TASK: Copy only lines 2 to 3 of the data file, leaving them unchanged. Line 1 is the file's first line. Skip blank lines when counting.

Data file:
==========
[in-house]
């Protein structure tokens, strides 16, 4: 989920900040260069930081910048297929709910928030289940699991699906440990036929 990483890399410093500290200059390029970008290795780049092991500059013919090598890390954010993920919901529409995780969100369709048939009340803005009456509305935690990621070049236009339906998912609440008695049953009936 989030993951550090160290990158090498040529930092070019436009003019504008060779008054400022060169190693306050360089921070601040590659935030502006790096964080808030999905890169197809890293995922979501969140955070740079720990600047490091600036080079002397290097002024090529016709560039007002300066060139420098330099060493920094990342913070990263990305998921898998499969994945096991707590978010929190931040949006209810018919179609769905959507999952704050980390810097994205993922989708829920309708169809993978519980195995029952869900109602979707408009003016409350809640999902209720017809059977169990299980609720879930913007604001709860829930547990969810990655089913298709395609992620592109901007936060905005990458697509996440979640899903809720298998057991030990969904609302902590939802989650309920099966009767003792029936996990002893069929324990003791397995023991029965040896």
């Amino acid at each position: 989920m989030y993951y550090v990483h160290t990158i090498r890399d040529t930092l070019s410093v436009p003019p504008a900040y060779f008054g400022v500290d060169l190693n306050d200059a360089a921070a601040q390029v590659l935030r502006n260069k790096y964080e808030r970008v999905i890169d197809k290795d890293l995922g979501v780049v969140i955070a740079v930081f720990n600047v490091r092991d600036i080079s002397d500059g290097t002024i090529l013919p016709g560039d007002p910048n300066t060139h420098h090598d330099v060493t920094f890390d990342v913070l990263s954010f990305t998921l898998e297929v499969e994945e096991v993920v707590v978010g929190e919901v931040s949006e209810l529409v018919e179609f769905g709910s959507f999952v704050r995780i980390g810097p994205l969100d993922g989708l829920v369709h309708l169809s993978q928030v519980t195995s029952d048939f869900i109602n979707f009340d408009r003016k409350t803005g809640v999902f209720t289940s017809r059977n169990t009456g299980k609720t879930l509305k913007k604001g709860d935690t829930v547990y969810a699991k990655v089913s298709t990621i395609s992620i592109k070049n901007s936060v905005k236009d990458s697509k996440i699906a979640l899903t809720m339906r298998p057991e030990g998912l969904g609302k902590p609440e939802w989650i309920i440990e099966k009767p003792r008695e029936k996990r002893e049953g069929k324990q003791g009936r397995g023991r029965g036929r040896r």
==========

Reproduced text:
């Protein structure tokens, strides 16, 4: 989920900040260069930081910048297929709910928030289940699991699906440990036929 990483890399410093500290200059390029970008290795780049092991500059013919090598890390954010993920919901529409995780969100369709048939009340803005009456509305935690990621070049236009339906998912609440008695049953009936 989030993951550090160290990158090498040529930092070019436009003019504008060779008054400022060169190693306050360089921070601040590659935030502006790096964080808030999905890169197809890293995922979501969140955070740079720990600047490091600036080079002397290097002024090529016709560039007002300066060139420098330099060493920094990342913070990263990305998921898998499969994945096991707590978010929190931040949006209810018919179609769905959507999952704050980390810097994205993922989708829920309708169809993978519980195995029952869900109602979707408009003016409350809640999902209720017809059977169990299980609720879930913007604001709860829930547990969810990655089913298709395609992620592109901007936060905005990458697509996440979640899903809720298998057991030990969904609302902590939802989650309920099966009767003792029936996990002893069929324990003791397995023991029965040896």
């Amino acid at each position: 989920m989030y993951y550090v990483h160290t990158i090498r890399d040529t930092l070019s410093v436009p003019p504008a900040y060779f008054g400022v500290d060169l190693n306050d200059a360089a921070a601040q390029v590659l935030r502006n260069k790096y964080e808030r970008v999905i890169d197809k290795d890293l995922g979501v780049v969140i955070a740079v930081f720990n600047v490091r092991d600036i080079s002397d500059g290097t002024i090529l013919p016709g560039d007002p910048n300066t060139h420098h090598d330099v060493t920094f890390d990342v913070l990263s954010f990305t998921l898998e297929v499969e994945e096991v993920v707590v978010g929190e919901v931040s949006e209810l529409v018919e179609f769905g709910s959507f999952v704050r995780i980390g810097p994205l969100d993922g989708l829920v369709h309708l169809s993978q928030v519980t195995s029952d048939f869900i109602n979707f009340d408009r003016k409350t803005g809640v999902f209720t289940s017809r059977n169990t009456g299980k609720t879930l509305k913007k604001g709860d935690t829930v547990y969810a699991k990655v089913s298709t990621i395609s992620i592109k070049n901007s936060v905005k236009d990458s697509k996440i699906a979640l899903t809720m339906r298998p057991e030990g998912l969904g609302k902590p609440e939802w989650i309920i440990e099966k009767p003792r008695e029936k996990r002893e049953g069929k324990q003791g009936r397995g023991r029965g036929r040896r």